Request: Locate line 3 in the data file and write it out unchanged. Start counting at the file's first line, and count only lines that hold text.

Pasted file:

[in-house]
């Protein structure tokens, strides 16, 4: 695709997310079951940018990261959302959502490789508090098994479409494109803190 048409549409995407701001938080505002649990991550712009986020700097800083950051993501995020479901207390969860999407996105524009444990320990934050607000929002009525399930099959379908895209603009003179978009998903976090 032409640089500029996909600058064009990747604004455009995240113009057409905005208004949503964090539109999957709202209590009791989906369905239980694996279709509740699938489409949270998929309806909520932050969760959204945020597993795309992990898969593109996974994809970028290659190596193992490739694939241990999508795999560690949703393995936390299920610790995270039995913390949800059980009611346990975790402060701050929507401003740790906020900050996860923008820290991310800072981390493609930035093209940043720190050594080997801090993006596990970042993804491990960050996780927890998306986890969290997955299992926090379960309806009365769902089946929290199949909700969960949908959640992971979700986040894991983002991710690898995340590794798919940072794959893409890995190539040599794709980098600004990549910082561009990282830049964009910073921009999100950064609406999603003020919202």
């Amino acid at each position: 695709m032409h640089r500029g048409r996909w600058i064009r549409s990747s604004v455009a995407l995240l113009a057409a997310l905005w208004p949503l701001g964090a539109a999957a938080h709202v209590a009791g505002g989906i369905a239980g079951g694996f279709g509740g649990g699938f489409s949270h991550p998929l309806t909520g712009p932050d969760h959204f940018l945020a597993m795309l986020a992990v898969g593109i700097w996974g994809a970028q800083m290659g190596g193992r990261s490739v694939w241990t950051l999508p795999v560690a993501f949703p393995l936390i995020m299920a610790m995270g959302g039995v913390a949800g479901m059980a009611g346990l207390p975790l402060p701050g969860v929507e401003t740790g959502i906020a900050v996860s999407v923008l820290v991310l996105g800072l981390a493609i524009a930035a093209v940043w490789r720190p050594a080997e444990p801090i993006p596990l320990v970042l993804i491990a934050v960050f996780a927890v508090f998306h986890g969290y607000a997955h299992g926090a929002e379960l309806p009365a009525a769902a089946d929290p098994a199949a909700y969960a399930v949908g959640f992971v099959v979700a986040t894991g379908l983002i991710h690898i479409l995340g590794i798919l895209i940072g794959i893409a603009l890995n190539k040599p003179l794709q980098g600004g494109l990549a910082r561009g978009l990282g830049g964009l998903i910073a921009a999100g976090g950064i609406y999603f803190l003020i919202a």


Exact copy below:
């Amino acid at each position: 695709m032409h640089r500029g048409r996909w600058i064009r549409s990747s604004v455009a995407l995240l113009a057409a997310l905005w208004p949503l701001g964090a539109a999957a938080h709202v209590a009791g505002g989906i369905a239980g079951g694996f279709g509740g649990g699938f489409s949270h991550p998929l309806t909520g712009p932050d969760h959204f940018l945020a597993m795309l986020a992990v898969g593109i700097w996974g994809a970028q800083m290659g190596g193992r990261s490739v694939w241990t950051l999508p795999v560690a993501f949703p393995l936390i995020m299920a610790m995270g959302g039995v913390a949800g479901m059980a009611g346990l207390p975790l402060p701050g969860v929507e401003t740790g959502i906020a900050v996860s999407v923008l820290v991310l996105g800072l981390a493609i524009a930035a093209v940043w490789r720190p050594a080997e444990p801090i993006p596990l320990v970042l993804i491990a934050v960050f996780a927890v508090f998306h986890g969290y607000a997955h299992g926090a929002e379960l309806p009365a009525a769902a089946d929290p098994a199949a909700y969960a399930v949908g959640f992971v099959v979700a986040t894991g379908l983002i991710h690898i479409l995340g590794i798919l895209i940072g794959i893409a603009l890995n190539k040599p003179l794709q980098g600004g494109l990549a910082r561009g978009l990282g830049g964009l998903i910073a921009a999100g976090g950064i609406y999603f803190l003020i919202a």